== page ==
Friday, November 23, 2012

Cushing's Raid on Jacksonville, North Carolina

As written in previous posts, the U.S. Navy waged an intriguing form of strategic warfare with targeted raids against salt works in Florida. These small works produced usable salt by evaporating brine.  Salt (the "table salt" type) was a critical mineral to everyday life as it was needed for dietary reasons, to tan leather, and to preserve meat.  In late 1862, the North Atlantic Blockading Squadron, under the new command of Acting Rear Admiral Samuel Phillips Lee, picked up on this strategy by launching similar raids against salt works in Virginia and North Carolina. 

USS Ellis (ex-CSS Ellis)
One such raid occurred the evening of November 23, 1862 aboard the USS Ellis, a tug captured by the U.S. Army during the Roanoke Island Campaign.  Led by Lieutenant William B. Cushing, the nominal purpose of the raid was to find the salt works near Onslow Courthouse (also called Jacksonville), North Carolina. For Cushing, however, one target was never enough.  In what would become common place in Cushing-led raids, this operation would not end until the either the Confederate forces were defeated or Cushing's ship sank. 

Lieutant William B. Cushing
Cushing later wrote that his "object was to sweep the river, capture any vessels  there, capture the town of Jacksonville (also called Onslow), take the Wilmington mail, and destroy any salt works that I might find on the banks."  This was all to be done with a tug boat armed with two 32-pounder cannons and twenty-three men.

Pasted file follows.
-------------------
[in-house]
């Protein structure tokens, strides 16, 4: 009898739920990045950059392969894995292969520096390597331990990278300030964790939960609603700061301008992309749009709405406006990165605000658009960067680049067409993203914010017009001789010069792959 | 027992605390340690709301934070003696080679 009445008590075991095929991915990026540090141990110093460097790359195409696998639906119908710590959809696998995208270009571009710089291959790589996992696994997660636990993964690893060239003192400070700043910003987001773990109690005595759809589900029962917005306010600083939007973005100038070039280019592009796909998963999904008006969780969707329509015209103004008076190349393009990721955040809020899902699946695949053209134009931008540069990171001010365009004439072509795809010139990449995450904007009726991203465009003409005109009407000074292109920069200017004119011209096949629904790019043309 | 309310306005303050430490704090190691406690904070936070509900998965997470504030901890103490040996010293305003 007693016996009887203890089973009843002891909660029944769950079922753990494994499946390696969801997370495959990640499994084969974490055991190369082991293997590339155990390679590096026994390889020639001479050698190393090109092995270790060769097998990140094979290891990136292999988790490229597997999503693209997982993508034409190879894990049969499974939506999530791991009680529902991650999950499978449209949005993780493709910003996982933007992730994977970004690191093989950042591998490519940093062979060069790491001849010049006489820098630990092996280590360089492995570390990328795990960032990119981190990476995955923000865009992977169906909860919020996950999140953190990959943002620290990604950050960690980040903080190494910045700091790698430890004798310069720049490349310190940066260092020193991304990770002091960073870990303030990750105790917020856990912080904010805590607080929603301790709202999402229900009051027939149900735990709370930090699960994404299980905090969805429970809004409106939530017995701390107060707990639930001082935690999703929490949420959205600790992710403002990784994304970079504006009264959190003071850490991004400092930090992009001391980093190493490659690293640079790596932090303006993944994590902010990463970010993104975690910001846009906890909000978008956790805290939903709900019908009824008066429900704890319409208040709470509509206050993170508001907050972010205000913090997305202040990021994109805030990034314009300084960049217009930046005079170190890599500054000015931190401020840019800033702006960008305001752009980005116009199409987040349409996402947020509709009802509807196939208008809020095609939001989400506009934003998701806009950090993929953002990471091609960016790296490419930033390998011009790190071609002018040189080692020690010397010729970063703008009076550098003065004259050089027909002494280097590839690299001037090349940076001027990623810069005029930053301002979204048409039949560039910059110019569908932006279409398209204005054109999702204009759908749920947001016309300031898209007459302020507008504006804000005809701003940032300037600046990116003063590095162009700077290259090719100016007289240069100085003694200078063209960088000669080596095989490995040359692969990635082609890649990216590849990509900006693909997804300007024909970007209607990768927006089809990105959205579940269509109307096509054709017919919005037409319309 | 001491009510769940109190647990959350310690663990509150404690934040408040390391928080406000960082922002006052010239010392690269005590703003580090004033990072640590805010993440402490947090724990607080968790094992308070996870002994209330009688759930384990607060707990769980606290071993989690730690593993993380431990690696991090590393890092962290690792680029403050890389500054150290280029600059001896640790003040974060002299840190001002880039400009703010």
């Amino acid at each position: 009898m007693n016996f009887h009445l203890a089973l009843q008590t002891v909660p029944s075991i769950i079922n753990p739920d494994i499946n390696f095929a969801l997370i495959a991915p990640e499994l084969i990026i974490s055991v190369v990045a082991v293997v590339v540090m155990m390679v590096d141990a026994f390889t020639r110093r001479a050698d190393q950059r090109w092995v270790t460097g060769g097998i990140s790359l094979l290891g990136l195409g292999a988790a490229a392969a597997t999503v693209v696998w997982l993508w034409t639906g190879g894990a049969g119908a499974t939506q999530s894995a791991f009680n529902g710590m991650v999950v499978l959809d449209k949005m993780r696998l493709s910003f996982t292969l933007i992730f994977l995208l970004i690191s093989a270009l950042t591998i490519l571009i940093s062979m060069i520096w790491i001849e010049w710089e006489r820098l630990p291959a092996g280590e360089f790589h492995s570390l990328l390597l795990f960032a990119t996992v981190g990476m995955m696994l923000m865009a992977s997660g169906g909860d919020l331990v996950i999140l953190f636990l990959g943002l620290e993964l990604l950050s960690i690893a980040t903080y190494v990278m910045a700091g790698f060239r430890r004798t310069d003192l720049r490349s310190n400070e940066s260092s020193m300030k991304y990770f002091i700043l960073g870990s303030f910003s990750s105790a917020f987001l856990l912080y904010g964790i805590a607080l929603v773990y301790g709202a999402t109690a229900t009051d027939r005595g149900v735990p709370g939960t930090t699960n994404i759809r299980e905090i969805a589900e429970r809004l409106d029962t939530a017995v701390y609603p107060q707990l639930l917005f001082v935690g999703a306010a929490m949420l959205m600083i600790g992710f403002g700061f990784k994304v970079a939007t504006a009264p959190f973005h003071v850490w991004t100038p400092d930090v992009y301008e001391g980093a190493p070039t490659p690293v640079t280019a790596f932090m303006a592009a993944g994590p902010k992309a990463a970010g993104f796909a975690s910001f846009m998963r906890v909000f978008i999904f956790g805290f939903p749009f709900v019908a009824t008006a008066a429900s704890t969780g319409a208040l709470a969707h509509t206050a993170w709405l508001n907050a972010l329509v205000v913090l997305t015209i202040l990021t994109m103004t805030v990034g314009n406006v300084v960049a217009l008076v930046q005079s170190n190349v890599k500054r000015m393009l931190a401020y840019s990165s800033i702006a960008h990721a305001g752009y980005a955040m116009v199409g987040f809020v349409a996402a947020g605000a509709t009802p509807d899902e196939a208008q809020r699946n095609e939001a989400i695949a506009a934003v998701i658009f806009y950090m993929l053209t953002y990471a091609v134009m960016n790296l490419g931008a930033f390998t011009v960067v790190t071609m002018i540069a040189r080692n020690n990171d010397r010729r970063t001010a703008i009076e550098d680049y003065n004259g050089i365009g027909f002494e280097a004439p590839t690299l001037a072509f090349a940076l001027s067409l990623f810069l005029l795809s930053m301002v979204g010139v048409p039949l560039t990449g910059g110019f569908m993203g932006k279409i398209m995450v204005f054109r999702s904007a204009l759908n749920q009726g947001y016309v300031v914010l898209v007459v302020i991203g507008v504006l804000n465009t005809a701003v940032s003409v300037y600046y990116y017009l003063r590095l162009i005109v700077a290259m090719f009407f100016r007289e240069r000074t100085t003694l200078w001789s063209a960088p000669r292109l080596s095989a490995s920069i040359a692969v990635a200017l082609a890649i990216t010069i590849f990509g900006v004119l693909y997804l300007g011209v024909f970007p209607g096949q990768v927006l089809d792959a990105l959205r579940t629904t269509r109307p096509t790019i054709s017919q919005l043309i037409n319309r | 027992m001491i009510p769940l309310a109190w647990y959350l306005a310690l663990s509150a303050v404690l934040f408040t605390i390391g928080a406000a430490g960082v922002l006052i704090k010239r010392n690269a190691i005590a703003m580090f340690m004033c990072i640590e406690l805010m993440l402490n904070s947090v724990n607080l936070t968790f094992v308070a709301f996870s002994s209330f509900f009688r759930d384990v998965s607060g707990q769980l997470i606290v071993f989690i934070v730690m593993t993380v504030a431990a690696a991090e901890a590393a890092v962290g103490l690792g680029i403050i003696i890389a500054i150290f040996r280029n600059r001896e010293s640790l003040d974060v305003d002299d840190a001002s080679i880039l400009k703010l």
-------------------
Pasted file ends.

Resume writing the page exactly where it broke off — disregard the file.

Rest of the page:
Ellis arrived at Jacksonville at 1:30 in the afternoon.  Finding little initial opposition, Cushing and his men proceeded to capture the post office, several stands of rifled muskets, grabbed any African American in sight to "liberate" them, and two schooners.  A salt works was also destroyed soon after.

Around 5 p.m., Confederate ground forces converged on the town just as Ellis began head back down river.  Darkness prevented any combat.  As the Sun came up, the shooting started.  Confederate infantry and cavalry would lay down fire on Cushing's little squadron while Ellis returned fire with her two guns.  During this running fight, Ellis ran hard aground.

After several attempts to free her, Cushing transferred most of his men and material to one of the schooners.  In typical Cushing-style, however, he and six volunteers stayed on board Ellis to provide covering fire.  At this point in the battle, a battery of four Confederate guns (including one Whitworth rifle) fired on Ellis.  Cushing  refused to give up on Ellis until the last minute.  Eventually, he declared Ellis a loss, set fire to her, and abandoned ship.  She blew up the following morning. 

After reading Cushing's after-action report, Commander Davenport (Cushing's commanding officer) reported to Admiral Lee, "I think the courage of this young officer should meet the commendation of his superiors."

Indeed he would be.  It would only be the first of many commendations to come. 

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